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In some Middle Eastern countries, inequitable access to health care — alongside inconsistent quality of services, long wait times, and high absenteeism among doctors — plagues patients as much as their ailments do. The prescription? A new website and mobile app from Egyptian tech company Vezeeta that empowers patients in Egypt, Jordan, Lebanon, and Saudi Arabia to connect to — and rate — health-care providers.

Since Vezeeta’s 2012 launch, it has helped 2 million people find doctors and book appointments — a service that is especially useful for patients in remote rural areas. IFC’s $1 million investment will support Vezeeta in its plan to expand its operations.

This is just one way that IFC’s financing for health and education companies helps people and societies thrive. In fiscal year 2019, we provided $670 million in financing, including funds mobilized from other investors. Our clients helped deliver health care to 49.9 million patients and education to 4.7 million students.

In Mexico, where diabetes is the leading cause of death and disability, we are helping Clínicas del Azúcar offer more effective care to low- and middle-income patients. Because continuous disease management is critical, Clínicas del Azúcar offers a one-stop-shop retail approach that combines multidisciplinary care teams, behavioral science, and a subscription model with annual fixed-fee payment plans. IFC’s $4 million equity investment in the company will support the launch of 100 new clinics and the development of its digital strategy. Clínicas del Azúcar has treated more than 100,000 diabetes patients since 2011. With IFC’s backing, the chain is looking to reach 2 million patients in the next five years.

Ensuring excellence among health care service providers, especially in emerging markets, motivated the design of IFC’s Health Quality Assessment Tool. In FY19, Hallelujah General Hospital in Ethiopia signed an agreement to receive this comprehensive assessment, joining a list of health providers from seven countries, including Nepal and Pakistan. The evidence-based strategy to improve operations will include recommendations on enhancing corporate processes, minimizing patient safety risks, and making the company more attractive to international partners, such as investors and insurance companies. The tool also helps prepare hospitals and clinics to pursue national or international health-care accreditations.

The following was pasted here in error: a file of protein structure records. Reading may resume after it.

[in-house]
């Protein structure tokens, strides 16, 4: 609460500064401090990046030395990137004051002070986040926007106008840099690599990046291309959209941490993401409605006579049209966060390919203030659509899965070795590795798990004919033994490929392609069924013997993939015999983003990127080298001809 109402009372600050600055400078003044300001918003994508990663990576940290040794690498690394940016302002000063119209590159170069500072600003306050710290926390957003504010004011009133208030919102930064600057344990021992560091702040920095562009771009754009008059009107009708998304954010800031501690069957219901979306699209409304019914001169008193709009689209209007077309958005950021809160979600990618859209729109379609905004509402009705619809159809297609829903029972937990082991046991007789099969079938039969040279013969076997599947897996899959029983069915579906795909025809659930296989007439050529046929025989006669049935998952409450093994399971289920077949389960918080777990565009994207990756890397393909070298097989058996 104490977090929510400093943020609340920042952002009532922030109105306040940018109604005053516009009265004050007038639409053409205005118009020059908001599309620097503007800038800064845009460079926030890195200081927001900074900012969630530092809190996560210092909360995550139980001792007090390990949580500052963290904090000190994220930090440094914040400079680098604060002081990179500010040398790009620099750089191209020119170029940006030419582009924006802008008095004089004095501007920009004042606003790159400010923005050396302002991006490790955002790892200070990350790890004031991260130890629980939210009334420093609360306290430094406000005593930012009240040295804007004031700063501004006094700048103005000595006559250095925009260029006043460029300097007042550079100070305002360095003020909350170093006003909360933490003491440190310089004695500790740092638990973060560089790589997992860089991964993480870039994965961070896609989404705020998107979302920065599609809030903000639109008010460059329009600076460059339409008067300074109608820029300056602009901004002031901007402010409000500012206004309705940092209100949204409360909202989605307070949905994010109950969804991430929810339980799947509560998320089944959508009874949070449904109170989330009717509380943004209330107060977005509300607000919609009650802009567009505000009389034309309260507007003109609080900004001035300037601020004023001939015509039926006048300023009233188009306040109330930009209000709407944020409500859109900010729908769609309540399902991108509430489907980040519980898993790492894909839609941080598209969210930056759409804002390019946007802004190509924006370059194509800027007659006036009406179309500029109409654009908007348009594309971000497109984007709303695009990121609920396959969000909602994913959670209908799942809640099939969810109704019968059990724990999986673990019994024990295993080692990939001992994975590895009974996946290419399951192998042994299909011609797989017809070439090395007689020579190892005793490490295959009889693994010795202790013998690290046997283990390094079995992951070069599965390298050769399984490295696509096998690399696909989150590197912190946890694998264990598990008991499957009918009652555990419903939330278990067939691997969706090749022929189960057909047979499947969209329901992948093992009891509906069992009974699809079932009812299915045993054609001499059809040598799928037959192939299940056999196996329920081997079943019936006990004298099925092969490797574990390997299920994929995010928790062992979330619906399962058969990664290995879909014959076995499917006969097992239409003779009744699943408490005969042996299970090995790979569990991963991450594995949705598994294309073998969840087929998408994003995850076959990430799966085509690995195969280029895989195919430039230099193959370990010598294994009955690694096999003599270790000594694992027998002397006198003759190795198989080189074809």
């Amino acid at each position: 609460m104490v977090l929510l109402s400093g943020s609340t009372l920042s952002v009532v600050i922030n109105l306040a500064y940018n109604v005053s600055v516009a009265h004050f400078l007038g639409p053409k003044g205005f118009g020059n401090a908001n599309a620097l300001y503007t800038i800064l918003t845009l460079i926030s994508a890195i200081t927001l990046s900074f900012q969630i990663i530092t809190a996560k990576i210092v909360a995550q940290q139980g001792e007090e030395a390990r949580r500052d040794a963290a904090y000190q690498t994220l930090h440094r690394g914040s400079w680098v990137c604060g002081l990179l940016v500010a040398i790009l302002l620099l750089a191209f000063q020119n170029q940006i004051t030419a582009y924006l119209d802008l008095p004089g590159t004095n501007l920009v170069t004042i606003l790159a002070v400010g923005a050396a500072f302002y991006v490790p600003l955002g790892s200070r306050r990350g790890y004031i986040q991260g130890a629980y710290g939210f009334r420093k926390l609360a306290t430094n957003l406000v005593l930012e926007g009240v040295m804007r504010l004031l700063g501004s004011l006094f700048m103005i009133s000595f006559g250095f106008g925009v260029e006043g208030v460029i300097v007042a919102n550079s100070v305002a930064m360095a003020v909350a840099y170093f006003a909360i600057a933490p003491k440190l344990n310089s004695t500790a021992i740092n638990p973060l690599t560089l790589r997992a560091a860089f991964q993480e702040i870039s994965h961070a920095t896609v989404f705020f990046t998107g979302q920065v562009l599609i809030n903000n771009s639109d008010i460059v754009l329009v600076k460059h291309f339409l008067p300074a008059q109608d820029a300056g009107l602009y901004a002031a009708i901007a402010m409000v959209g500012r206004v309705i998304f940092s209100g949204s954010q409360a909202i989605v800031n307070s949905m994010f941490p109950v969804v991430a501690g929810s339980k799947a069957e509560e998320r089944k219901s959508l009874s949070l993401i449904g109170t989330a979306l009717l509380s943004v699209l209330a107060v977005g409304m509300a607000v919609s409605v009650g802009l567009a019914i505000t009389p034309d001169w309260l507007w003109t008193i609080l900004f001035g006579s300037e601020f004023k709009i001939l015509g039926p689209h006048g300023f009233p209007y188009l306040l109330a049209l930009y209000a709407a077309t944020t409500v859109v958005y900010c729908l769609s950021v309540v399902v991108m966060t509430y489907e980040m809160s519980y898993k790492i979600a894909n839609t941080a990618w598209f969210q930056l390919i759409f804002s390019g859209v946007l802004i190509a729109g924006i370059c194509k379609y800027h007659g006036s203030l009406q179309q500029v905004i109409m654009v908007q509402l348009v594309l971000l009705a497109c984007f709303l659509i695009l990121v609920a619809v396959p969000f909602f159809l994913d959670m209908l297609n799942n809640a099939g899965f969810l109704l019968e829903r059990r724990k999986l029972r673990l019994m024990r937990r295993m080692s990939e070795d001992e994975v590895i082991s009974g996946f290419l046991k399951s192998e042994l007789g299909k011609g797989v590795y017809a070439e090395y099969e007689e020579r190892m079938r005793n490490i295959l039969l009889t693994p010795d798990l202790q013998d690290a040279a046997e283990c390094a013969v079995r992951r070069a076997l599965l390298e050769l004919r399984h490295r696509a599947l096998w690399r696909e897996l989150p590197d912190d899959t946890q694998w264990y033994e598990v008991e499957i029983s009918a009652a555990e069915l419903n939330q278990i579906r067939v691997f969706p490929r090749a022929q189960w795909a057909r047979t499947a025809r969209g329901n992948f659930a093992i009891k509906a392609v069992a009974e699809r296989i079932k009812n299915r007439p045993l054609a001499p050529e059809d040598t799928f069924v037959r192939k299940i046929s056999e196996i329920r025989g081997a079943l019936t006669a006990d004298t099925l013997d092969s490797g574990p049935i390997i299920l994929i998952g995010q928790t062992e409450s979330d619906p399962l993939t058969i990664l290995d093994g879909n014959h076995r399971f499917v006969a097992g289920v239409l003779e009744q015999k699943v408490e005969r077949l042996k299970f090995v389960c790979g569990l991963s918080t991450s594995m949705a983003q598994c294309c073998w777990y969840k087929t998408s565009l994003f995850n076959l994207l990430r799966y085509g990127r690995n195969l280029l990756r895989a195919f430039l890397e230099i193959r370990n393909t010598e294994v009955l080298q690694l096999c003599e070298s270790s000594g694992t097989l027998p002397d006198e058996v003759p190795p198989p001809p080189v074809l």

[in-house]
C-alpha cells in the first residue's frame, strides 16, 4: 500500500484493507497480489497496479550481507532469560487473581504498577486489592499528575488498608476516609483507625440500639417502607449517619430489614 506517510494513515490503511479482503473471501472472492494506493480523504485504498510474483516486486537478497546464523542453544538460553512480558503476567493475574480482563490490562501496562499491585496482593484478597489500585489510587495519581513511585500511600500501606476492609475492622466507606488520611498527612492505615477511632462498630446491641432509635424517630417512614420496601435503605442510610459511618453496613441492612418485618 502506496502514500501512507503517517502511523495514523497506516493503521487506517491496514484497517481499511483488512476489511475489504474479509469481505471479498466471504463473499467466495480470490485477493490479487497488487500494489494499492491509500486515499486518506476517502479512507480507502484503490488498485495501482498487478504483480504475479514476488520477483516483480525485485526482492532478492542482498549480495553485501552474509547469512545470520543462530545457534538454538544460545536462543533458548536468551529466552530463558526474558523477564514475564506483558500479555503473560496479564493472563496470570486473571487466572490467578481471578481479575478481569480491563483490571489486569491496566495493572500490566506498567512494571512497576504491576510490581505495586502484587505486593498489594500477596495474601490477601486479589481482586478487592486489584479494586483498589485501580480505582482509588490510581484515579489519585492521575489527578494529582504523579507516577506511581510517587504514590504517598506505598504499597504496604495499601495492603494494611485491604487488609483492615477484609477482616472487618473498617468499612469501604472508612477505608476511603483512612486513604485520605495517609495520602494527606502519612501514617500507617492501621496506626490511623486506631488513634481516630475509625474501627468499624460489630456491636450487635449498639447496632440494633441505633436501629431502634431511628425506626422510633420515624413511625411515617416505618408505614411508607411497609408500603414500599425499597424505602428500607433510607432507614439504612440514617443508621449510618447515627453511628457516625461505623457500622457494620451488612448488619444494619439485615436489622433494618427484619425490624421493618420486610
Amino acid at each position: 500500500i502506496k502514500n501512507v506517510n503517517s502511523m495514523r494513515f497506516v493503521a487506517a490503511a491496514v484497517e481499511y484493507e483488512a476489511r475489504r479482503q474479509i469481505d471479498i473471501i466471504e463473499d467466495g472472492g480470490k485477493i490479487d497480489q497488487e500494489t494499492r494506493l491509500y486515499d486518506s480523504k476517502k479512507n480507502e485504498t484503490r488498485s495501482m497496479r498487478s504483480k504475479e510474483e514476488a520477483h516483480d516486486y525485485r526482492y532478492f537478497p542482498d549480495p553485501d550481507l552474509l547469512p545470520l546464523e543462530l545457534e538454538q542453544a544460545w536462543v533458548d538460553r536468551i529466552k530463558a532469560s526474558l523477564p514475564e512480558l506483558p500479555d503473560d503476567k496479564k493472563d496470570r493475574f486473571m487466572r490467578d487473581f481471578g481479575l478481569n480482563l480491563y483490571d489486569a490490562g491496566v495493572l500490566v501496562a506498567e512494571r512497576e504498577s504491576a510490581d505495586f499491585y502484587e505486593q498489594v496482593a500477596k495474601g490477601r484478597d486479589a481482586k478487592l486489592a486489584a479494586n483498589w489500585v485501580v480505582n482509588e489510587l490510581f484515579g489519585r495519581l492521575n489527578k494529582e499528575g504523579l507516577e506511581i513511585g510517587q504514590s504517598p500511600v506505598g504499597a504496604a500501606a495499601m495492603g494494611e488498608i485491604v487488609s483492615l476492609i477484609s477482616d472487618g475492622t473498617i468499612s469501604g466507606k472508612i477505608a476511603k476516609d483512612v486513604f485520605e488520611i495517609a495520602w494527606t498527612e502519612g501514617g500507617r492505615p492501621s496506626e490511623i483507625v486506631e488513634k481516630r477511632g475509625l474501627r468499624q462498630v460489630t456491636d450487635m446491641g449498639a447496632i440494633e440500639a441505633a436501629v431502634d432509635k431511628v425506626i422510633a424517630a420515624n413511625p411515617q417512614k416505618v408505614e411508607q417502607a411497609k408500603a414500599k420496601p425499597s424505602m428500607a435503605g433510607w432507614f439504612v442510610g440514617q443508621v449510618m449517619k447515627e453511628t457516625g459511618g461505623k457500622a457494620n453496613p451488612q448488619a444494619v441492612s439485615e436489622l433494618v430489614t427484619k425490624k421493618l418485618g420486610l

Education is an equally important priority in Ethiopia, where IFC is working with Gebeya, a pan-African education technology and online job placement company, on an advisory-services program that will strengthen innovative tech start-ups owned or led by women.

The Digital Gender-Ethiopia Program, supported by the Women Entrepreneurs Finance Initiative and the Creating Markets Advisory Window, will help train 250 female software developers and provide seed funding to at least 20 women entrepreneurs.

In Colombia, IFC’s long-term loan of $25 million will improve infrastructure on five campuses of the Universidad Santo Tomás, which offers high-quality higher education to about 35,000 students in regions that include remote cities and conflict-affected areas.